Deputy Chairman of The National Garden Scheme, Sue Phipps has spent 30 years working in magazine publishing, initially on the advertising side and later as publisher on a range of women’s and lifestyle magazines including Sainsbury’s Magazine and The English Garden. She has been involved with the National Garden Scheme since 2000 and she first opened her London garden for the scheme in 2005.
Now living in Wiltshire, we spoke to Sue about what inspires her and how she prepares to welcome the public to share her garden each year.
Where does your passion for gardening originate?
My father loved gardening. We had a pocket handkerchief sized garden in Chelsea but it gave him huge pleasure. My mother lived on the edge of Exmoor and was probably a more creative gardener than him - She was also an artist and I think she approached her garden in the same way. She used to say that a garden should have somewhere to sit in at any time of the day or year and I totally agree with that.
Now my passion for gardening is fuelled by the peace and pleasure I get from just sitting in the garden, and from seeing things grow, die back and then grow again (mostly!)
Does your family share your love of gardening?
I’d be lying if I said yes, although my youngest son is very interested in growing things. My sister is a much better gardener than I am but we have totally different tastes when it comes to garden styles and plant choices - She’s much more of a purist than I am and is also much more knowledgeable.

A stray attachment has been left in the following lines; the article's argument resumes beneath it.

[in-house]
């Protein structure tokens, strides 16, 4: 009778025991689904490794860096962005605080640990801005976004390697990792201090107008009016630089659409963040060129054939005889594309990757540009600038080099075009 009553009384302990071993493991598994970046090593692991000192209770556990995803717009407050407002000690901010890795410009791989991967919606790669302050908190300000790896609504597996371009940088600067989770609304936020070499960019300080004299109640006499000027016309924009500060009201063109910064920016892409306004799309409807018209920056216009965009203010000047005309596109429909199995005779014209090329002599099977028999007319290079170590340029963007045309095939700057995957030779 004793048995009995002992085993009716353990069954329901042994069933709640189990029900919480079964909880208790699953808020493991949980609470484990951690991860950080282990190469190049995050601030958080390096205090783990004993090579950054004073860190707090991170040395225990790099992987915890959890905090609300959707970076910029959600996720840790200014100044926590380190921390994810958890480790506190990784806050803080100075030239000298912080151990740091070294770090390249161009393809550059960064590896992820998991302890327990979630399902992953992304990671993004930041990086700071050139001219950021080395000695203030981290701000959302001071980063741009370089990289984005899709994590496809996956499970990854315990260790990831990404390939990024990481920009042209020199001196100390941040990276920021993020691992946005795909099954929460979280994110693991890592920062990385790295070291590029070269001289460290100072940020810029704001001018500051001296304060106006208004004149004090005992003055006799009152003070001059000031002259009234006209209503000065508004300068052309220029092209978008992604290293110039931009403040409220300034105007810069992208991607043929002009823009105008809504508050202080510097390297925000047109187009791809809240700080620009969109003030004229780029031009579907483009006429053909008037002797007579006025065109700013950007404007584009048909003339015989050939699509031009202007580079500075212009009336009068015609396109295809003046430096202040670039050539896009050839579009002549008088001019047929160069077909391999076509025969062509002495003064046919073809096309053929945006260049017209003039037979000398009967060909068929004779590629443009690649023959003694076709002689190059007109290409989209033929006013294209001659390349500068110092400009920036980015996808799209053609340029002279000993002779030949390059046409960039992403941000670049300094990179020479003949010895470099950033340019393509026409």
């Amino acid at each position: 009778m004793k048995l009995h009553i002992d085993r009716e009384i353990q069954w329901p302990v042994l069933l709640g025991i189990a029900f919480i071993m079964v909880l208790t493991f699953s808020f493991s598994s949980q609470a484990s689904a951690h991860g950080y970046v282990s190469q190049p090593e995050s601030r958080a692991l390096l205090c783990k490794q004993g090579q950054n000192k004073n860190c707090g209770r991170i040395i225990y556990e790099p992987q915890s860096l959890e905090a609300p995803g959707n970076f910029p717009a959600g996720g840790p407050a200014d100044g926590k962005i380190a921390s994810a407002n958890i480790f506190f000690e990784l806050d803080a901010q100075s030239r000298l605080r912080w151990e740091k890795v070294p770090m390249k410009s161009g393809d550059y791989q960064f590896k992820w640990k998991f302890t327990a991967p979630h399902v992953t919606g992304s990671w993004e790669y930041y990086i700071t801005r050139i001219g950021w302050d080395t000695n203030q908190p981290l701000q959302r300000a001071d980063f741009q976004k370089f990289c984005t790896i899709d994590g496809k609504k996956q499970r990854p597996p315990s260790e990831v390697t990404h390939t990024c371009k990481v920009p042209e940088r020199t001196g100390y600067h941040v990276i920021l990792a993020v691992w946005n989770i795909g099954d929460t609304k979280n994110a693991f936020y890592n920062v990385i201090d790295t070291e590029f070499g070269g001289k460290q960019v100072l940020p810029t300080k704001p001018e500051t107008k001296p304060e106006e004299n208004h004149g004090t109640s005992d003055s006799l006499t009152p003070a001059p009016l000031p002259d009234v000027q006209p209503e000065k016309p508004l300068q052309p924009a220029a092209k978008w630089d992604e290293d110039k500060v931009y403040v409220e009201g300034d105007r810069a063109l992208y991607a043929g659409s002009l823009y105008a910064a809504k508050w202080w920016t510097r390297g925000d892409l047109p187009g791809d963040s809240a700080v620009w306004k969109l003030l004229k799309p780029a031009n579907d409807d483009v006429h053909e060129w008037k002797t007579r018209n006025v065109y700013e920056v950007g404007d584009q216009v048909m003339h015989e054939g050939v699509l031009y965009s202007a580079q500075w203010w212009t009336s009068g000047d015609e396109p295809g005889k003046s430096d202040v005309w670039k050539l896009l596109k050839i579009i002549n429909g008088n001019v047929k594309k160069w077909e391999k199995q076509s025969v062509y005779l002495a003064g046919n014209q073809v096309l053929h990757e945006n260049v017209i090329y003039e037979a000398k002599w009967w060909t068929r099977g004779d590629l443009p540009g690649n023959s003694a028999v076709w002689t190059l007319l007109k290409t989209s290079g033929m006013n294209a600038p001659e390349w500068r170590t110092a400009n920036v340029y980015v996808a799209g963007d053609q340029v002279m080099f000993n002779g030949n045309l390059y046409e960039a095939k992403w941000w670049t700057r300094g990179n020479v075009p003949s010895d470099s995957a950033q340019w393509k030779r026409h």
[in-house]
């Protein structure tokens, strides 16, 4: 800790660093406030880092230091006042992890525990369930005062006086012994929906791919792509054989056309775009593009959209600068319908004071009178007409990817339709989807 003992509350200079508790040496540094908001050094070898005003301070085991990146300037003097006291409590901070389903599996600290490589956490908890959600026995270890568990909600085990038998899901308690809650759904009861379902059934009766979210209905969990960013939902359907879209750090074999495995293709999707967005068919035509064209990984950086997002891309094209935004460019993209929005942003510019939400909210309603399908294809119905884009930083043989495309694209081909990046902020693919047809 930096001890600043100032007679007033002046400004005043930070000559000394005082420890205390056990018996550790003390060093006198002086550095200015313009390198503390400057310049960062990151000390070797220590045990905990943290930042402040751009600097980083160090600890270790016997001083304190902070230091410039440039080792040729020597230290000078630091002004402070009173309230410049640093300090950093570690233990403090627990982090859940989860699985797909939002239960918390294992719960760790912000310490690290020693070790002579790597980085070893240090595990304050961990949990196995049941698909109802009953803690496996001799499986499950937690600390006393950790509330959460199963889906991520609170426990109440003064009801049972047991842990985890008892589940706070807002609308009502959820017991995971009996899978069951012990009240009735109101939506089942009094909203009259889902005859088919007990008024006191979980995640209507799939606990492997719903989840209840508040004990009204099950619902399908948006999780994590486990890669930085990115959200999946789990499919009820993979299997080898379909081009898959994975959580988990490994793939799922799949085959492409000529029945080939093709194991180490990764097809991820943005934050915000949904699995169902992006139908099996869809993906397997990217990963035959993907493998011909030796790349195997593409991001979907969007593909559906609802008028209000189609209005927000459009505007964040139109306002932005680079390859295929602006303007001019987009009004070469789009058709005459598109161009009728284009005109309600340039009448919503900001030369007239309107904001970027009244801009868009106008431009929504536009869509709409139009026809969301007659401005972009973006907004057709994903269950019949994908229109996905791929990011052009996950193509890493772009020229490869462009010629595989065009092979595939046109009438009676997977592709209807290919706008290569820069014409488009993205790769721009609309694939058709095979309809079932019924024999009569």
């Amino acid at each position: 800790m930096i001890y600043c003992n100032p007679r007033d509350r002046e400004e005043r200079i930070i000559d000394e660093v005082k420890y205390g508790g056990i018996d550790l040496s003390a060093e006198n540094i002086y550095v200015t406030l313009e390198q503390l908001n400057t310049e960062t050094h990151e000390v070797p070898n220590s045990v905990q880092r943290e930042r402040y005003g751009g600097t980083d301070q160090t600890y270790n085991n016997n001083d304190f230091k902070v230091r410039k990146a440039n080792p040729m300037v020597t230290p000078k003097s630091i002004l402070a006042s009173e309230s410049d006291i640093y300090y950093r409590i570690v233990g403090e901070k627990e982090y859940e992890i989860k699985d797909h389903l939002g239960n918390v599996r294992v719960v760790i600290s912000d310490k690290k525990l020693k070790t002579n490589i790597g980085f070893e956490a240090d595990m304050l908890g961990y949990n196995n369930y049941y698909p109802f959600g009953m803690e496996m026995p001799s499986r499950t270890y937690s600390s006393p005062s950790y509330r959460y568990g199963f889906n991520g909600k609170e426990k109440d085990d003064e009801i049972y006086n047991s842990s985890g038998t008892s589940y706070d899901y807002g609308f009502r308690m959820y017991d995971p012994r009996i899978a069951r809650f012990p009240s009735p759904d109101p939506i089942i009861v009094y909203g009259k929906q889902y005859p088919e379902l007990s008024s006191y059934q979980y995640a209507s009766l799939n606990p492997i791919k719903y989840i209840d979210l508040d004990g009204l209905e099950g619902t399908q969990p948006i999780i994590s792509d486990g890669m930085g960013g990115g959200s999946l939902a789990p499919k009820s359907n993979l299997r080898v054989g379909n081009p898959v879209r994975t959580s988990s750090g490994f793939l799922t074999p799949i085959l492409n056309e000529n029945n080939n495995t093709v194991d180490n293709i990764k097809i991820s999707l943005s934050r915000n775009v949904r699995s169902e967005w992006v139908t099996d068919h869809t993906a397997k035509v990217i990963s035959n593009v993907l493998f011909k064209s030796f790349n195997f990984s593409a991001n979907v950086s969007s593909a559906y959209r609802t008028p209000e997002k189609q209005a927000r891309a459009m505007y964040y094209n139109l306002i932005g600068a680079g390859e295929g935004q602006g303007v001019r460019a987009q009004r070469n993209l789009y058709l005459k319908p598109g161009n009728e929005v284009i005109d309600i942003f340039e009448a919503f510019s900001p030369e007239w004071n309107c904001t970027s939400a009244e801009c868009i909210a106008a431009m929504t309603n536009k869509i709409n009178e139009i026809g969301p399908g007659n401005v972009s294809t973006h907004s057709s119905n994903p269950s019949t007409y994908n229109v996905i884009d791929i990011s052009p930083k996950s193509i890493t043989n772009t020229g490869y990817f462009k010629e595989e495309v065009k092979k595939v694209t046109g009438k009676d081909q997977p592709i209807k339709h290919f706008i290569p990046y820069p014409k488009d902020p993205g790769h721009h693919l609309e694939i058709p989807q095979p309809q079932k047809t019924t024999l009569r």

Who or what has influenced you the most in your approach to gardening?
I’ve taken ideas and suggestions from so many people but there are a few women who stand out. One example is my step-aunt Margaret Fitzwalter who created a fabulous garden at Goodnestone Park in Kent. We visited often when we were growing up and she’d walk round the garden with me, talking about what she was doing. Most of it went over my head but I think some of the important stuff sank in and when I was older she was even more of an inspiration. She had an amazing gravel garden and also a woodland of fantastic cornuses.
When we moved to Wiltshire the garden was two acres with huge fabulous trees but literally no plants, no colour no borders – and I was a London gardener without a clue how to deal with such a large space. Patricia Elkington, who has the most beautiful garden in Crawley called Little Court (open for the NGS) was incredibly helpful and taught me to think big. Penny Snell at Moleshill House who was chairman of the NGS gave my some of the best ideas that we’ve used such as the silver birches behind the pond, and on an ongoing basis I have a good friend called Alex Davies who is a garden designer (with a fabulous garden called The Parish House that opens for the NGS) and is constantly full of suggestions, ideas and support.
If you’re a gardener I believe you garner ideas from everyone you talk to, every magazine you look at, every garden you visit. I would also say that photographers like Marianne Majerus raise your expectations of what can be achieved, and Instagram can also broaden your horizons.
How long has your garden been open to the public?
We opened our garden in London for about 6 years and we’ve opened our garden in Wiltshire for the past 3 years. I absolutely love doing it. There is simply nothing better than seeing people sitting in your garden or wandering around enjoying it - It breaks down all sorts of barriers. In London I used to bump into people in the street who’d been to our opening and, because they felt they knew me, we would stop and chat. It’s also very good for your confidence because it makes you realise that although all you can see is the pesky weed that’s poking its head through the geraniums, the visitors are just looking at the plants, soaking in the atmosphere, eating the cake and having a good time! A garden is for sharing!
What kind of preparation goes into opening your garden?